MOVIE "Spenser Confidential"
WHEN|WHERE Streaming on Netflix
WHAT IT'S ABOUT Mark Wahlberg plays Det. Spenser, a Boston cop who did a prison stint after beating up a corrupt captain and now finds himself released to live in the Southie home of the cantankerous Henry Cimoli (Alan Arkin). There, he shares a room with aspiring MMA fighter Hawk (Winston Duke), and — because it's the "right thing to do," but really because he's just basically bored — he begins investigating a murderous scheme involving corrupt cops, the Trinitarios and other unsavory figures.
MY SAY You can learn a lot about a movie by how much trust it has in the basic intelligence of its audience. Here's one that thinks so lowly of its potential viewers that early on in the movie a shot of a prison wall topped with barbed wire is followed shortly thereafter with the word 'PRISON' in a large font to be sure no one missed the obvious signal of the establishing image.
"Spenser Confidential" is the kind of movie that's set in Boston and makes a point of throwing in some Dunkin' Donuts product placement for no reason, lest we forget how much Bostonians love their Dunkin'. The only major female character in the movie, Spenser's former love interest Cissy Davis (Iliza Shlesinger) practically screams with relish as she drops "r's" left and right. Another scene setting title reads, simply, "LOBSTAH."
It is a Mark Wahlberg action picture directed by Peter Berg — this is their fifth collaboration after forgettable fare such as "Deepwater Horizon" and "Patriots Day" — and it doesn't trust its audience enough to offer anything that remotely deviates from the norm.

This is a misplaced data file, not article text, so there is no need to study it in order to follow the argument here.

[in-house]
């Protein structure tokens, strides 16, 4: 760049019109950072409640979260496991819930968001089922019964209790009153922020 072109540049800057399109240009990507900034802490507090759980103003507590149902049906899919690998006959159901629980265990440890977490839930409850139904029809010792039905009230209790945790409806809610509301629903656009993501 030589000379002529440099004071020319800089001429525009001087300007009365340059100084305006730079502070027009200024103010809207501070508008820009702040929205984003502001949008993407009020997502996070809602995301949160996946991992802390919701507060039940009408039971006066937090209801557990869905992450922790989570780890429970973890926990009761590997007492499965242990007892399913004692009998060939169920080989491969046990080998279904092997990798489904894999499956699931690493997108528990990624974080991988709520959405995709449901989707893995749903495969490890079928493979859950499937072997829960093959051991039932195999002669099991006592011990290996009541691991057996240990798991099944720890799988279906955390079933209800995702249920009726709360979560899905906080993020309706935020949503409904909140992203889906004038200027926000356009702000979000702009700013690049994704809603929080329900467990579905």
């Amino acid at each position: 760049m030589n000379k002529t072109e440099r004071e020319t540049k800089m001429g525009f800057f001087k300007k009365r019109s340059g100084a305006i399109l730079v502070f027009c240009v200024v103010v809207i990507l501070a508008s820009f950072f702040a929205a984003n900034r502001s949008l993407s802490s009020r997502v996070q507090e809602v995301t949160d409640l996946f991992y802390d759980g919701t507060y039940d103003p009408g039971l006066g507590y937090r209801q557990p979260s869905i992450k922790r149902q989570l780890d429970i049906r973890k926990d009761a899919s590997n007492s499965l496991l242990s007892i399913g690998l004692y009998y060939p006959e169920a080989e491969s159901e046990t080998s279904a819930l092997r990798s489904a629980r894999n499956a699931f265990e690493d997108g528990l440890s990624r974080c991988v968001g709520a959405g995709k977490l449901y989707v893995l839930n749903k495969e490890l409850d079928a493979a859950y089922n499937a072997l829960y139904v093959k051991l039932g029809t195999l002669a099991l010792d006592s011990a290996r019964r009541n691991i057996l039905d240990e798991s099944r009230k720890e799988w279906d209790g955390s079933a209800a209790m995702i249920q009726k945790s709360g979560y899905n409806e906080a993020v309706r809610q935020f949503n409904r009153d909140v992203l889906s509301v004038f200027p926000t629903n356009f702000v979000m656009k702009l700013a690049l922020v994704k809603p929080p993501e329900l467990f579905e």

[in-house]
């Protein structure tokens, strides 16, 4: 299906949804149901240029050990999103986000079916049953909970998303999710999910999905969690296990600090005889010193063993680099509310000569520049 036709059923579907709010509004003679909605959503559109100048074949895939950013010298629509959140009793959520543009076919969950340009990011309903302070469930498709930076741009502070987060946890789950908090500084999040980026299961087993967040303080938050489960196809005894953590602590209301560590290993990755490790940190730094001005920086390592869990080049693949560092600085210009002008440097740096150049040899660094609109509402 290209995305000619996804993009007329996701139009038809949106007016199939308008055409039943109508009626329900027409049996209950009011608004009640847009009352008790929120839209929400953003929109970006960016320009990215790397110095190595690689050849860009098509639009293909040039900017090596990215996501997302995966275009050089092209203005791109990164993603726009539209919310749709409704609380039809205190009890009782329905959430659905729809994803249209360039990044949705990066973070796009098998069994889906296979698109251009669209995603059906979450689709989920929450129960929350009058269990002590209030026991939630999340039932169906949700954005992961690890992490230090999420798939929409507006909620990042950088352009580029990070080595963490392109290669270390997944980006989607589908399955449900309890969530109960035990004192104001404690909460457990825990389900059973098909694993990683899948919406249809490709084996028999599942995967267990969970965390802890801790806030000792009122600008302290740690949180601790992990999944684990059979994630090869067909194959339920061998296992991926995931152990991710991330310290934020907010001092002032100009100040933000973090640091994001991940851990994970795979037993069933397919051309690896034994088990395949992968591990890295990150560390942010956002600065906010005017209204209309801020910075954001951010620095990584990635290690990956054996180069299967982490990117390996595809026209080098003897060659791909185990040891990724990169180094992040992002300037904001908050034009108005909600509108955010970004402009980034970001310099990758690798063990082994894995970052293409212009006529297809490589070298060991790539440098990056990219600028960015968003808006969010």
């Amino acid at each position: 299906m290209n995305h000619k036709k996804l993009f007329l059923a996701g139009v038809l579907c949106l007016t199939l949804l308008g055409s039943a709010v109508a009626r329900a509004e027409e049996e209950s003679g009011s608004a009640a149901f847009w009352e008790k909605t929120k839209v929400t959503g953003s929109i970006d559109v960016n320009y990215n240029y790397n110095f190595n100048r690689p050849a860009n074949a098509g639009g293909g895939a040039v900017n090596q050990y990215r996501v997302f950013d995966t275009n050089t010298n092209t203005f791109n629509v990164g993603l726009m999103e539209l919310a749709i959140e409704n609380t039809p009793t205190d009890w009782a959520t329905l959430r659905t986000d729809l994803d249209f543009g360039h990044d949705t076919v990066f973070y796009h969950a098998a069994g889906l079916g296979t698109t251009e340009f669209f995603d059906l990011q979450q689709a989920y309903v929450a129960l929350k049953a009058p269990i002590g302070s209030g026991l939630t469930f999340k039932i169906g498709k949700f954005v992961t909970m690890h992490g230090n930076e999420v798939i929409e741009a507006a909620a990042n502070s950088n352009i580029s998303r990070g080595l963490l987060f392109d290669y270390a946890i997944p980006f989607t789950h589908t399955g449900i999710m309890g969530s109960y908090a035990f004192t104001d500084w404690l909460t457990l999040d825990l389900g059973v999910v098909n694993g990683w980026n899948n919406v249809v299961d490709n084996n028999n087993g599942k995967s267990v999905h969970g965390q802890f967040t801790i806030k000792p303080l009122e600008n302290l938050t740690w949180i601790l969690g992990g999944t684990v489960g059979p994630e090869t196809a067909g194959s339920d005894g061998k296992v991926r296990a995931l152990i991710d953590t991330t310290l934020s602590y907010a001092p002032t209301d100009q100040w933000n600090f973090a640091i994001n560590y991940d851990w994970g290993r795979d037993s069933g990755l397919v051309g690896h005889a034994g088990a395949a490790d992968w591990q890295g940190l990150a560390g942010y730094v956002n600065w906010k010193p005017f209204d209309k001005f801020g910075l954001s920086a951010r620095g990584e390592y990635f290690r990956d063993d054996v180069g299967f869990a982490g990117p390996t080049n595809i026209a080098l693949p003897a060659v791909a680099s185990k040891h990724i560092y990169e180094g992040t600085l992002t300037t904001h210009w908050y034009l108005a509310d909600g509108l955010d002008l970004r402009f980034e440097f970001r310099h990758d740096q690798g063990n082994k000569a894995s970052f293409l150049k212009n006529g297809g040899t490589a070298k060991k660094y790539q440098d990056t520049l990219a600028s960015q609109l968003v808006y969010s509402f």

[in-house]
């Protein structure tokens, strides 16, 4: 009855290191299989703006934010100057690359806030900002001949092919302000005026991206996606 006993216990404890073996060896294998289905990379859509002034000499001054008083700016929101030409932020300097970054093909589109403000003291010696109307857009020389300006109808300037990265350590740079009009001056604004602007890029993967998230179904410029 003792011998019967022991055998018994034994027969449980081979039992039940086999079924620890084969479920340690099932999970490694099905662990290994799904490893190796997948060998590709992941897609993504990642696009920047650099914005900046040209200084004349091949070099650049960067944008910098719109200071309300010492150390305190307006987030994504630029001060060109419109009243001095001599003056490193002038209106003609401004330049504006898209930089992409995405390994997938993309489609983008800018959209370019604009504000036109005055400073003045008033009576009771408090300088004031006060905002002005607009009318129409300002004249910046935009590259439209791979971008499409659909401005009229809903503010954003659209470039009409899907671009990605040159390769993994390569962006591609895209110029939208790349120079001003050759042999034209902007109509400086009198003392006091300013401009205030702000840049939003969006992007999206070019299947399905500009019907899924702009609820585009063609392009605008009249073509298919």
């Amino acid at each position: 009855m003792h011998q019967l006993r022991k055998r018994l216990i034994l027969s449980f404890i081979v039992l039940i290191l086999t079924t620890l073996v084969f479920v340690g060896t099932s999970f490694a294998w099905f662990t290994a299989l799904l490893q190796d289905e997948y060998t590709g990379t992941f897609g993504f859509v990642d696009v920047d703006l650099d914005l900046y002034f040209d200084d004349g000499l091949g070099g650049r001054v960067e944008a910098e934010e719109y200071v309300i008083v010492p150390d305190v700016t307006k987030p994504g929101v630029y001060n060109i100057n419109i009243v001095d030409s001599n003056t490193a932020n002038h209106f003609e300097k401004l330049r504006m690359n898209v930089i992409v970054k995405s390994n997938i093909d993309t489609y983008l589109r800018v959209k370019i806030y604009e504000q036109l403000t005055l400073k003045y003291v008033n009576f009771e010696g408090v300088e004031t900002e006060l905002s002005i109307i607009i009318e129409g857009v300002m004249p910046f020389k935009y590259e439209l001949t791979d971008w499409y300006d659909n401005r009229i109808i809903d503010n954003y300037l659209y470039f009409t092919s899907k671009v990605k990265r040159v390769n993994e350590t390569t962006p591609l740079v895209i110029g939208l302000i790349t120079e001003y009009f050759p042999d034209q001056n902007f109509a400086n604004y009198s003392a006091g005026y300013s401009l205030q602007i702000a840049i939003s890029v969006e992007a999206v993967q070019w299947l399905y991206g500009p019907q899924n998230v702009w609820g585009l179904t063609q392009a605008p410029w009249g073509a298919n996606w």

That means Wahlberg scowls really hard, crinkling his nose when Spenser's trying to unpack the layers of the stock conspiracy plot involved. There are many things to like about Wahlberg as an actor, but he's not very good when his characters have to put their thinking cap on.
It means lots of scenes that devolve into dumb fights where Wahlberg and Duke throw people through walls and the like, before the final showdown with the bad guy involves a character actually putting a gun away and saying, "Let's go," before yet another big fistfight.
The screenplay is by the Academy Award winner Brian Helgeland ("L.A. Confidential") and Sean O'Keefe, adapted in a very thin way from the Ace Atkins novel "Wonderland." The character of Spenser himself is of course the famous creation of Robert B. Parker. He's the Boston private detective at the center of dozens of novels and at least one '80s TV series ("Spenser: For Hire"). The intention is clearly to launch Netflix's version of the "Jack Reacher" series.
In other words, you know exactly what this movie is, and exactly what you'll get from it. But even a wisecracking Alan Arkin can't shake the reality that this is filmmaking on total autopilot.
BOTTOM LINE If you're looking for a really, really mindless action movie, you could do worse than "Spenser Confidential," but with so many better things out there, why bother?